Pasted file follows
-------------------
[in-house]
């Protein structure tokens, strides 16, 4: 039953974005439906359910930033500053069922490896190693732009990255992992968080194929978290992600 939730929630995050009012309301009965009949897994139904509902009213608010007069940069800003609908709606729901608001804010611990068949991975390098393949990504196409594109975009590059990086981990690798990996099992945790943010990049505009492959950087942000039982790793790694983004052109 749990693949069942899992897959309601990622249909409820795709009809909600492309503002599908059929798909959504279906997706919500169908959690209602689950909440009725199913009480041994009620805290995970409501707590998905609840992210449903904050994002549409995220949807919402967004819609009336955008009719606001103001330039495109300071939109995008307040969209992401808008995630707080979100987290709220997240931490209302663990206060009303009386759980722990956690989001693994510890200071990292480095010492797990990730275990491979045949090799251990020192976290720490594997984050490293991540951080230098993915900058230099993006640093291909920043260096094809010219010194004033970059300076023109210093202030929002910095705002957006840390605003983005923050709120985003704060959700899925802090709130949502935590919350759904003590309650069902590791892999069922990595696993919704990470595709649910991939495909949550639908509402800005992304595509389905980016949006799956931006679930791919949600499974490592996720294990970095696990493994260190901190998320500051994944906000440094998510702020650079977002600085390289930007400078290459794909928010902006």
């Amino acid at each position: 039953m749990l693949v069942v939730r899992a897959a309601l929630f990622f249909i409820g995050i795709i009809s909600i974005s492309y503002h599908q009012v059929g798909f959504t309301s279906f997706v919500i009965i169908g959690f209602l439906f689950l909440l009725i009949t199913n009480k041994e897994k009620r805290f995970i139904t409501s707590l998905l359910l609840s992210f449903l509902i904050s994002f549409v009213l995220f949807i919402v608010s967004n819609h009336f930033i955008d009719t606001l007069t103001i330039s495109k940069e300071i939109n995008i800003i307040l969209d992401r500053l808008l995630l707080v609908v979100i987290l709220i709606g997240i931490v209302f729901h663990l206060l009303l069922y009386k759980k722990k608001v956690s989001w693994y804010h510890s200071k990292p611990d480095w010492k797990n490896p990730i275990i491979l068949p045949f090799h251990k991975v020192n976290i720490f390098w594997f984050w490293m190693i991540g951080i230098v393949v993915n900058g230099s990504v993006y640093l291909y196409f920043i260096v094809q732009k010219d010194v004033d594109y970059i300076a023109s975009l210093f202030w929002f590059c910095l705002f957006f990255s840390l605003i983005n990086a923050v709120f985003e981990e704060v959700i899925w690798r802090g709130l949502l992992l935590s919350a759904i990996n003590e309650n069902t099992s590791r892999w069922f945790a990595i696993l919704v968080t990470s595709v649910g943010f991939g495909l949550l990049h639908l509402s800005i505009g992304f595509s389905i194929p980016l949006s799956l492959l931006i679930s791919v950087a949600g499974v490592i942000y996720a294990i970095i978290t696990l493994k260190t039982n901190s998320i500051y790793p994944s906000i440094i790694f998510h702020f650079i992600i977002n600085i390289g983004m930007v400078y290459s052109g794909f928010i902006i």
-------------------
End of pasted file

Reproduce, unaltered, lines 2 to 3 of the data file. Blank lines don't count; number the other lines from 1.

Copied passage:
């Protein structure tokens, strides 16, 4: 039953974005439906359910930033500053069922490896190693732009990255992992968080194929978290992600 939730929630995050009012309301009965009949897994139904509902009213608010007069940069800003609908709606729901608001804010611990068949991975390098393949990504196409594109975009590059990086981990690798990996099992945790943010990049505009492959950087942000039982790793790694983004052109 749990693949069942899992897959309601990622249909409820795709009809909600492309503002599908059929798909959504279906997706919500169908959690209602689950909440009725199913009480041994009620805290995970409501707590998905609840992210449903904050994002549409995220949807919402967004819609009336955008009719606001103001330039495109300071939109995008307040969209992401808008995630707080979100987290709220997240931490209302663990206060009303009386759980722990956690989001693994510890200071990292480095010492797990990730275990491979045949090799251990020192976290720490594997984050490293991540951080230098993915900058230099993006640093291909920043260096094809010219010194004033970059300076023109210093202030929002910095705002957006840390605003983005923050709120985003704060959700899925802090709130949502935590919350759904003590309650069902590791892999069922990595696993919704990470595709649910991939495909949550639908509402800005992304595509389905980016949006799956931006679930791919949600499974490592996720294990970095696990493994260190901190998320500051994944906000440094998510702020650079977002600085390289930007400078290459794909928010902006």
């Amino acid at each position: 039953m749990l693949v069942v939730r899992a897959a309601l929630f990622f249909i409820g995050i795709i009809s909600i974005s492309y503002h599908q009012v059929g798909f959504t309301s279906f997706v919500i009965i169908g959690f209602l439906f689950l909440l009725i009949t199913n009480k041994e897994k009620r805290f995970i139904t409501s707590l998905l359910l609840s992210f449903l509902i904050s994002f549409v009213l995220f949807i919402v608010s967004n819609h009336f930033i955008d009719t606001l007069t103001i330039s495109k940069e300071i939109n995008i800003i307040l969209d992401r500053l808008l995630l707080v609908v979100i987290l709220i709606g997240i931490v209302f729901h663990l206060l009303l069922y009386k759980k722990k608001v956690s989001w693994y804010h510890s200071k990292p611990d480095w010492k797990n490896p990730i275990i491979l068949p045949f090799h251990k991975v020192n976290i720490f390098w594997f984050w490293m190693i991540g951080i230098v393949v993915n900058g230099s990504v993006y640093l291909y196409f920043i260096v094809q732009k010219d010194v004033d594109y970059i300076a023109s975009l210093f202030w929002f590059c910095l705002f957006f990255s840390l605003i983005n990086a923050v709120f985003e981990e704060v959700i899925w690798r802090g709130l949502l992992l935590s919350a759904i990996n003590e309650n069902t099992s590791r892999w069922f945790a990595i696993l919704v968080t990470s595709v649910g943010f991939g495909l949550l990049h639908l509402s800005i505009g992304f595509s389905i194929p980016l949006s799956l492959l931006i679930s791919v950087a949600g499974v490592i942000y996720a294990i970095i978290t696990l493994k260190t039982n901190s998320i500051y790793p994944s906000i440094i790694f998510h702020f650079i992600i977002n600085i390289g983004m930007v400078y290459s052109g794909f928010i902006i």